Mountain View Elementary students impressed me mightily, and I'd like to congratulate the teachers who have turned these very young students on so early to the joy of poetry.
Mikayla Mullis's poem charmed me, especially her images of tree limbs shining like diamonds and clouds so thick they feel "like a blanket covering you." I loved the haiku -like poems by Yair Valcasar, Jordan Potter, and their classmates. I just couldn't decide, so I gave a tie to Yair and Dustin Sheets for third prize. What a great way to begin showing students how poetry helps you focus on what you see!
Mountain View Elementary
Far Left 2nd Place Mi Kayla Mullis (Back Pack)
Back row far Left 3rd Place (tie)Dustin Sheets and Yair Valcazar(Sleeping Bag)
Honorable Mention EmilyFarmer, Victoria Osborne, Jordan Potter, Brandon Taylor, Quin Farmer
(Blue Ridge Elementary Honorable Mentions in Poetry)
Blue Ridge Elementary School outdid itself in this poetry challenge. Brianna McCoy and Karoline Keith wrote two poems I just couldn't resist. I chose Karoline's poem for first in the K-3 division. You will see why when you read it.
Mt Jefferson is big and tall,
It has lots of nature trails to walk and run
It is a great park for people and
animals to have tons of fun.
It's a safe place for our wildlife
friends to be
They are protected by park Rangers for you and me.
From the top of the mountain
you look out and see the horizon.
There are huge rocks to climb on
to enjoy all the beautiful views.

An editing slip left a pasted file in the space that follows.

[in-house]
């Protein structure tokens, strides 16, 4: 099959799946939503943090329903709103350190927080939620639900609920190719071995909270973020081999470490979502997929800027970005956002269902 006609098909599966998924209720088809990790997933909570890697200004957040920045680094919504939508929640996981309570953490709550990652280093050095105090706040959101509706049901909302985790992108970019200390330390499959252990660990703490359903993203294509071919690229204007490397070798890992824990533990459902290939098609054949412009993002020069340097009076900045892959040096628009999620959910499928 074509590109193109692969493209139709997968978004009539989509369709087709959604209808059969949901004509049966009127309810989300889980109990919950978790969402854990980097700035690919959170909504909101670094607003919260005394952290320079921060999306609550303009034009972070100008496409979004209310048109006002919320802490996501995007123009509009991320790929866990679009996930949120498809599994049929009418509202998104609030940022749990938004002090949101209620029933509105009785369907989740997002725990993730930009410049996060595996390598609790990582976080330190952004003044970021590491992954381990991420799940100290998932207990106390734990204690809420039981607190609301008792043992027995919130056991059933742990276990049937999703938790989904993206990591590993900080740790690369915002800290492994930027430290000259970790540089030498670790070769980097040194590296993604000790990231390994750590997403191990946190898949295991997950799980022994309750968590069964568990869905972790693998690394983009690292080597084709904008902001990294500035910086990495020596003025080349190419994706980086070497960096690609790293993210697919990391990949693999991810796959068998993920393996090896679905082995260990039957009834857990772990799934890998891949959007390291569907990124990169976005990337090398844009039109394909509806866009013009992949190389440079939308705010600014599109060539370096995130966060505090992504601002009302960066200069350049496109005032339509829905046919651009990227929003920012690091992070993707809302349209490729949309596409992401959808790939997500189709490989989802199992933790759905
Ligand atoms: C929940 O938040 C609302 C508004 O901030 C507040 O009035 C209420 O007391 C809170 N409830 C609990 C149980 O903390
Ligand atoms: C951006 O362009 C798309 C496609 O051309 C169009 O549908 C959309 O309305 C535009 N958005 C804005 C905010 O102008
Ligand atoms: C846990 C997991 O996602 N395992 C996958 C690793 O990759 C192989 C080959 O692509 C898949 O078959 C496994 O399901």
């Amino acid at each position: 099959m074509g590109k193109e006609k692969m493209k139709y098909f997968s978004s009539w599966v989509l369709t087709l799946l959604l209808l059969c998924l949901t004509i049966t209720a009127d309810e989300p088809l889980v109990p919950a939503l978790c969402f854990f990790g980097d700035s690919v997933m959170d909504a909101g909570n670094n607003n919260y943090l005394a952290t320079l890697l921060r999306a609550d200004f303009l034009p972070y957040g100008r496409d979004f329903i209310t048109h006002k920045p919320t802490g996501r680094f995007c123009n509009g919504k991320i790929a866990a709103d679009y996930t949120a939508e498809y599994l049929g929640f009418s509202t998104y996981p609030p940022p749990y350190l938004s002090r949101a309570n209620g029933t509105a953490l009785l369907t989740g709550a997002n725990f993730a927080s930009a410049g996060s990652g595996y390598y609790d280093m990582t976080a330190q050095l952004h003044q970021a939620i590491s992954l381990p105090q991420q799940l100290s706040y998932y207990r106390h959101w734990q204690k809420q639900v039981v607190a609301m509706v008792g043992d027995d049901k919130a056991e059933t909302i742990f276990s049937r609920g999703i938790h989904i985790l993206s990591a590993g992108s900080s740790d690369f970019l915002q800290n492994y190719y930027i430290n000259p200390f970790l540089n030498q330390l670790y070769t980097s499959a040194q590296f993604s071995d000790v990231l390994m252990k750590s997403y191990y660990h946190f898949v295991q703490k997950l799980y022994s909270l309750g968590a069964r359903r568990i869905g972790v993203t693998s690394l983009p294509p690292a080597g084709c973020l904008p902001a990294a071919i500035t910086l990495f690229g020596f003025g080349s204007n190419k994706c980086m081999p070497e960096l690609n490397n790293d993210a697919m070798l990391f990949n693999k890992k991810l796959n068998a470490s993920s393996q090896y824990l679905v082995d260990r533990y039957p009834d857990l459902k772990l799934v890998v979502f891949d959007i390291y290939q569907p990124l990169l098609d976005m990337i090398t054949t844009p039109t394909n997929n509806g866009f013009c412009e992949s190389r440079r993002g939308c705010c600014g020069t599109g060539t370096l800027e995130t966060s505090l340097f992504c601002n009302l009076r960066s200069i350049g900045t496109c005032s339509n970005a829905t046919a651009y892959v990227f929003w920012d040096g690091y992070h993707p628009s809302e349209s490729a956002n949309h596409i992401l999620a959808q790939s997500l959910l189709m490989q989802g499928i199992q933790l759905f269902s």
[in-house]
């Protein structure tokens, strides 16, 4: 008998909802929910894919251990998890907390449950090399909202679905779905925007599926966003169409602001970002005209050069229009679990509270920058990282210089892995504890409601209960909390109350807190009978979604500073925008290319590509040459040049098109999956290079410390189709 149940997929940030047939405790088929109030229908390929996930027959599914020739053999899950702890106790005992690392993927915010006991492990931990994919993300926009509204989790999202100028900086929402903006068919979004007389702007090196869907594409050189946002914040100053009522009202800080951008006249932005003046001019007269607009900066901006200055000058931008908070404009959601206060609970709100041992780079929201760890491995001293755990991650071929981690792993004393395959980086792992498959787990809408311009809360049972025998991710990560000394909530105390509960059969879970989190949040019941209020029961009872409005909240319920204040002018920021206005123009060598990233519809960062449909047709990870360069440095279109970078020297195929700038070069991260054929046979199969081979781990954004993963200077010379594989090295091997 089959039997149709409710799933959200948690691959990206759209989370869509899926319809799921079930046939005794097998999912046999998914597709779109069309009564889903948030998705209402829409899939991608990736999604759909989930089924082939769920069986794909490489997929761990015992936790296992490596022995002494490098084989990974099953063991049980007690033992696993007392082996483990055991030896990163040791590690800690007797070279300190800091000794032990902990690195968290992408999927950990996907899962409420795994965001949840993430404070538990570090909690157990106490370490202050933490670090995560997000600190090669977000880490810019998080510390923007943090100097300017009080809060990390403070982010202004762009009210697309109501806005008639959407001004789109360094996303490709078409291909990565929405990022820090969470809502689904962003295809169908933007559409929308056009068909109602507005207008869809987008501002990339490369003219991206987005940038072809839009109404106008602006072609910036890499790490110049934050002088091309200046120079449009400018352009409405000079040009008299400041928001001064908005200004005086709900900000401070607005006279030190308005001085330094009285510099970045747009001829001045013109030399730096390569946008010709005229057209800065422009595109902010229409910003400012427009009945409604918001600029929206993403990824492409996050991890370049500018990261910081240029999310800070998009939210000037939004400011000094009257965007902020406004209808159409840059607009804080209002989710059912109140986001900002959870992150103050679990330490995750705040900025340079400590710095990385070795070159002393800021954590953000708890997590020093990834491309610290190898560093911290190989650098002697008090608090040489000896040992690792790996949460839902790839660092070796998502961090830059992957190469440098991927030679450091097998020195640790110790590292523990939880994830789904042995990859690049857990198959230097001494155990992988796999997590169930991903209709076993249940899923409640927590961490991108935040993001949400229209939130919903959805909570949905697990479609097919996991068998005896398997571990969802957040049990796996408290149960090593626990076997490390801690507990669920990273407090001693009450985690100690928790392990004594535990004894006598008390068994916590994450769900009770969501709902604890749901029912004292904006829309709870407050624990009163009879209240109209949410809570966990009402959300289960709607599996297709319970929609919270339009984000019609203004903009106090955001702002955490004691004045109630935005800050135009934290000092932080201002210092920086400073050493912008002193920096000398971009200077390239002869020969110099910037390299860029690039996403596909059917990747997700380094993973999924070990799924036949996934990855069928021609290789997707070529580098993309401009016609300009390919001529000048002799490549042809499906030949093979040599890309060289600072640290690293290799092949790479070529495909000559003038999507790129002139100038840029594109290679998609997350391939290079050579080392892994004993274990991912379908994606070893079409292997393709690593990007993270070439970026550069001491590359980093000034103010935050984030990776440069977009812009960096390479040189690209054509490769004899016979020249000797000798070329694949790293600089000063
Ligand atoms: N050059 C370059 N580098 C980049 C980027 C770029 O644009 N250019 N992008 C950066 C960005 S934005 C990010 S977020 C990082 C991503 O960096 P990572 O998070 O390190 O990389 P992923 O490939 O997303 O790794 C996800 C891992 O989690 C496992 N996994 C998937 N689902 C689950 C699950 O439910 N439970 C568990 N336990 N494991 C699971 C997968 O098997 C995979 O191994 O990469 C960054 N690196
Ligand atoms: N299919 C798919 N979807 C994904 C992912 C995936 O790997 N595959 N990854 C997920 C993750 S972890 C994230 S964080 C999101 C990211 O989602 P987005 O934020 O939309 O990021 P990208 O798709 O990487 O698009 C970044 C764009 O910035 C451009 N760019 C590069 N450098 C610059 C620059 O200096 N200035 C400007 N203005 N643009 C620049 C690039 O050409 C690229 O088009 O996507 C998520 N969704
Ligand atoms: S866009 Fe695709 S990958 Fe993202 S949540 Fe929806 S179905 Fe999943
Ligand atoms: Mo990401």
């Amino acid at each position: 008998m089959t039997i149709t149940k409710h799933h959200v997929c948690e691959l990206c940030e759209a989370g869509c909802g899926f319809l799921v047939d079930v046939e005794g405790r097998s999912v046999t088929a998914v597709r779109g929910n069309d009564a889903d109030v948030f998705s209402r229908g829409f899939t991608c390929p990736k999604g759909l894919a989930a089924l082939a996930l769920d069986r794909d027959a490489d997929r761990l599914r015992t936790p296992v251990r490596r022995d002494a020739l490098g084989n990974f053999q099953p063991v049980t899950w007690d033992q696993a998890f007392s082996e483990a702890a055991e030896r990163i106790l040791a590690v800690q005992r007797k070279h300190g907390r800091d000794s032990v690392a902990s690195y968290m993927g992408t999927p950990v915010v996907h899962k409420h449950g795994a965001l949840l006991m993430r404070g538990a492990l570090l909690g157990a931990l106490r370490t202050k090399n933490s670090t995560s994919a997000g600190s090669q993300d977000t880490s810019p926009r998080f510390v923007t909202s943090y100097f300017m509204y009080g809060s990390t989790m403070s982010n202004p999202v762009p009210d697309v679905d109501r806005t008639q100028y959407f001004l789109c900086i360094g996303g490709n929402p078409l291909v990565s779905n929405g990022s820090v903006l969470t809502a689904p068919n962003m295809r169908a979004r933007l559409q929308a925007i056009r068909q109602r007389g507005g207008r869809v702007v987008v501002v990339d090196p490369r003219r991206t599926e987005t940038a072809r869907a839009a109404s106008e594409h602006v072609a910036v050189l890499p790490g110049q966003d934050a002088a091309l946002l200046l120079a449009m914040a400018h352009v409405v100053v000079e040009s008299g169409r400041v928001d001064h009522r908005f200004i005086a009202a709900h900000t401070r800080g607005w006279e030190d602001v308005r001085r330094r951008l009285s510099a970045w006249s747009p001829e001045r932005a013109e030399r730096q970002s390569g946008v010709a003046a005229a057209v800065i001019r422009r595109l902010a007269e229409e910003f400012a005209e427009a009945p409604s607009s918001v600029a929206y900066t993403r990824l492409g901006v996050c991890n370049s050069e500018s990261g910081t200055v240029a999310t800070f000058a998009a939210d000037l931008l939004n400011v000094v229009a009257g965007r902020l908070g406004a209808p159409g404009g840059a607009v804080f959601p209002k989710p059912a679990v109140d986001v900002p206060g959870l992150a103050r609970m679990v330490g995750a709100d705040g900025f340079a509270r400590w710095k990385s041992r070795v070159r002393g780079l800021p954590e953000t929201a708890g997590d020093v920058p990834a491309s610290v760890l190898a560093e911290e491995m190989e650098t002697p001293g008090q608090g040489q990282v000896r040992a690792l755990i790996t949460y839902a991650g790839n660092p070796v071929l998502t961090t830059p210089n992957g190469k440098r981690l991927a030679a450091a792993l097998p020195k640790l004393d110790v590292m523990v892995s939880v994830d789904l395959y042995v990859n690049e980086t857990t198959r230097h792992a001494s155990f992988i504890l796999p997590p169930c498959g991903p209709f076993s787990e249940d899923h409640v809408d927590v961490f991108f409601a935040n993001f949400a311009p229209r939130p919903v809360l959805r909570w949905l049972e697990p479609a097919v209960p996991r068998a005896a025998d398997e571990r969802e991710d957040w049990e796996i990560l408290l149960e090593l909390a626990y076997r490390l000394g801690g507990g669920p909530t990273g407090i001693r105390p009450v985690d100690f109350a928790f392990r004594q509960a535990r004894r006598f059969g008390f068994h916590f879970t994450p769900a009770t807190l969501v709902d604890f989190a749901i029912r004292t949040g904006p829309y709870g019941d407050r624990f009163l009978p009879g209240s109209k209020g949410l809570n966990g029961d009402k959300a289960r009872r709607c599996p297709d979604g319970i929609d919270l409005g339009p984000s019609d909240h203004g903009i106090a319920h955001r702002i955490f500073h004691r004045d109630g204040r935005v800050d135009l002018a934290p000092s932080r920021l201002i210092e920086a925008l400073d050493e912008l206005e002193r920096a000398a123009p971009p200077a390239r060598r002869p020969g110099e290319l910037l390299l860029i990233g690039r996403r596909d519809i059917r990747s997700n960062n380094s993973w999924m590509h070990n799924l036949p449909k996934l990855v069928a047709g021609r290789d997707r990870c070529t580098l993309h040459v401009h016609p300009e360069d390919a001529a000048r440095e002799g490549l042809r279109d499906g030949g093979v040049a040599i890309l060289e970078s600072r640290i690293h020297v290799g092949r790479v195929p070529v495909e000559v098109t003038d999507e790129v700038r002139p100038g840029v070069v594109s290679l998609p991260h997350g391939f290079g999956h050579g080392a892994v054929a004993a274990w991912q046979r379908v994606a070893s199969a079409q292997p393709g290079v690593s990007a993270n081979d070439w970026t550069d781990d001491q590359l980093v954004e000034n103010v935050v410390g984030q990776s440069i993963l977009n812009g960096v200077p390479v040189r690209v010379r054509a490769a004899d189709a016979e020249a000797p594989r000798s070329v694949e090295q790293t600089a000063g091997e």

I'm so thankful to spend the day
with my family on Mt. Jefferson
to hide and play.
I'm very happy Mt. Jefferson is in Ashe County!
Here is Mikayla's second place poem in the k-3 category.
Sun gleaming down on the trees filled with snow and ice.
Tree limbs shining like a diamond from the sun.
Animals running around without a care in the world
They are as free as birds soaring like eagles.
Mountains so high they touch
the sky. Sky so blue and clouds
so thick they feel like a blanket covering you.
by Mikayla Mullis, grade 3, Mountain View Elementary
Third prize is a tie. I was taken with Yair's poem, which has the immediacy of Japanese haiku.
Mount Jefferson by YairValcazar
Lots of animals
Dustin Sheets was straightforward in his praise of Mt. Jefferson:
Mt. Jefferson is a good place to live
If you live there
it is cool.
It has a lot of stuff.
(grade 3, Mountain View Elementary)
Here is another poem that I really liked from the k-2 division.
Mount Jefferson by Jordan Potter
I can see...
I can hear...
If we had more poets celebrating our best loved places, our homes, our mountains, our rivers, our seashores, perhaps we would all take better care of those places, making sure that they are there for future young poets to enjoy! A friend, Sheila Kay Adams, ballad-singer and storyteller from Madison County, recently told me, "We are losing our homes." She suggested the state ask each county to choose two writers to compose either poetry or prose about their places and have them gathered into an anthology for North Carolinians to read and enjoy. These young poets have begun that project already. I salute them and urge other institutions around the state to do begin their own poetry projects. In this, my last blog post as NC Poet Laureate, I ask anyone who reads these student poems to write a poem or brief essay about a loved place that you hope will be saved and protected. You can email me through my other blog, "Here, Where I am." I will post what you send me.